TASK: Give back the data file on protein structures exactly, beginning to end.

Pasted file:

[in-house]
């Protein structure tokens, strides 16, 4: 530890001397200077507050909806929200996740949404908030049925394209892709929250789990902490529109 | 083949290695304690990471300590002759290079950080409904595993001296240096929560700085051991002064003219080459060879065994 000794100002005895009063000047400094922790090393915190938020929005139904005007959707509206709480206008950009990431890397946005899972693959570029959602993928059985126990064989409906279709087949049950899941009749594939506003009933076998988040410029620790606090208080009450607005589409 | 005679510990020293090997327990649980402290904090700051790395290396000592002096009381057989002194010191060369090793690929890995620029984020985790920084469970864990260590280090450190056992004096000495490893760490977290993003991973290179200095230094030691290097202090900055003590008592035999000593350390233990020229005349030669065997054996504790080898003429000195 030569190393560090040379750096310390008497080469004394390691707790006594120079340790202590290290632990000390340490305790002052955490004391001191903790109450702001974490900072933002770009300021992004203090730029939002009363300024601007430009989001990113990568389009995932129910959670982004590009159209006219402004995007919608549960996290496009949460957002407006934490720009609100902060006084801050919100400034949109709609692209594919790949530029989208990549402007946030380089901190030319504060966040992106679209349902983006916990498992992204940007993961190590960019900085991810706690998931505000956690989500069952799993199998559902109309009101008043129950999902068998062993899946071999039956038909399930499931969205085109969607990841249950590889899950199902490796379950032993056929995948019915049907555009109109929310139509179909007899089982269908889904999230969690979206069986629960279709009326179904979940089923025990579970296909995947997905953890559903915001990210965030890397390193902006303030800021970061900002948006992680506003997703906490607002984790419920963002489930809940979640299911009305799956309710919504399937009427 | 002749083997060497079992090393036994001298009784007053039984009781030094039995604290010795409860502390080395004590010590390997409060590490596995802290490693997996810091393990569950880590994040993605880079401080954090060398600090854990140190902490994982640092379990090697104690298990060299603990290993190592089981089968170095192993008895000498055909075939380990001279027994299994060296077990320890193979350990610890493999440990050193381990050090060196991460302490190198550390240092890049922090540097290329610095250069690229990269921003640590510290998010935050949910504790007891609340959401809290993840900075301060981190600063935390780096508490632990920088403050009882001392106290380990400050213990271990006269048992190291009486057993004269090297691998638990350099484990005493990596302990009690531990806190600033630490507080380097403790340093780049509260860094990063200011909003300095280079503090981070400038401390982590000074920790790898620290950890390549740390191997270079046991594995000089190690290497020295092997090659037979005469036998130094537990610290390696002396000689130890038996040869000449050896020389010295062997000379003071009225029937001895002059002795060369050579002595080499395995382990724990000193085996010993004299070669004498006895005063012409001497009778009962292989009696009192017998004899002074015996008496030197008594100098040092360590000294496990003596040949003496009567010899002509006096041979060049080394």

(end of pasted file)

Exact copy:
[in-house]
């Protein structure tokens, strides 16, 4: 530890001397200077507050909806929200996740949404908030049925394209892709929250789990902490529109 | 083949290695304690990471300590002759290079950080409904595993001296240096929560700085051991002064003219080459060879065994 000794100002005895009063000047400094922790090393915190938020929005139904005007959707509206709480206008950009990431890397946005899972693959570029959602993928059985126990064989409906279709087949049950899941009749594939506003009933076998988040410029620790606090208080009450607005589409 | 005679510990020293090997327990649980402290904090700051790395290396000592002096009381057989002194010191060369090793690929890995620029984020985790920084469970864990260590280090450190056992004096000495490893760490977290993003991973290179200095230094030691290097202090900055003590008592035999000593350390233990020229005349030669065997054996504790080898003429000195 030569190393560090040379750096310390008497080469004394390691707790006594120079340790202590290290632990000390340490305790002052955490004391001191903790109450702001974490900072933002770009300021992004203090730029939002009363300024601007430009989001990113990568389009995932129910959670982004590009159209006219402004995007919608549960996290496009949460957002407006934490720009609100902060006084801050919100400034949109709609692209594919790949530029989208990549402007946030380089901190030319504060966040992106679209349902983006916990498992992204940007993961190590960019900085991810706690998931505000956690989500069952799993199998559902109309009101008043129950999902068998062993899946071999039956038909399930499931969205085109969607990841249950590889899950199902490796379950032993056929995948019915049907555009109109929310139509179909007899089982269908889904999230969690979206069986629960279709009326179904979940089923025990579970296909995947997905953890559903915001990210965030890397390193902006303030800021970061900002948006992680506003997703906490607002984790419920963002489930809940979640299911009305799956309710919504399937009427 | 002749083997060497079992090393036994001298009784007053039984009781030094039995604290010795409860502390080395004590010590390997409060590490596995802290490693997996810091393990569950880590994040993605880079401080954090060398600090854990140190902490994982640092379990090697104690298990060299603990290993190592089981089968170095192993008895000498055909075939380990001279027994299994060296077990320890193979350990610890493999440990050193381990050090060196991460302490190198550390240092890049922090540097290329610095250069690229990269921003640590510290998010935050949910504790007891609340959401809290993840900075301060981190600063935390780096508490632990920088403050009882001392106290380990400050213990271990006269048992190291009486057993004269090297691998638990350099484990005493990596302990009690531990806190600033630490507080380097403790340093780049509260860094990063200011909003300095280079503090981070400038401390982590000074920790790898620290950890390549740390191997270079046991594995000089190690290497020295092997090659037979005469036998130094537990610290390696002396000689130890038996040869000449050896020389010295062997000379003071009225029937001895002059002795060369050579002595080499395995382990724990000193085996010993004299070669004498006895005063012409001497009778009962292989009696009192017998004899002074015996008496030197008594100098040092360590000294496990003596040949003496009567010899002509006096041979060049080394």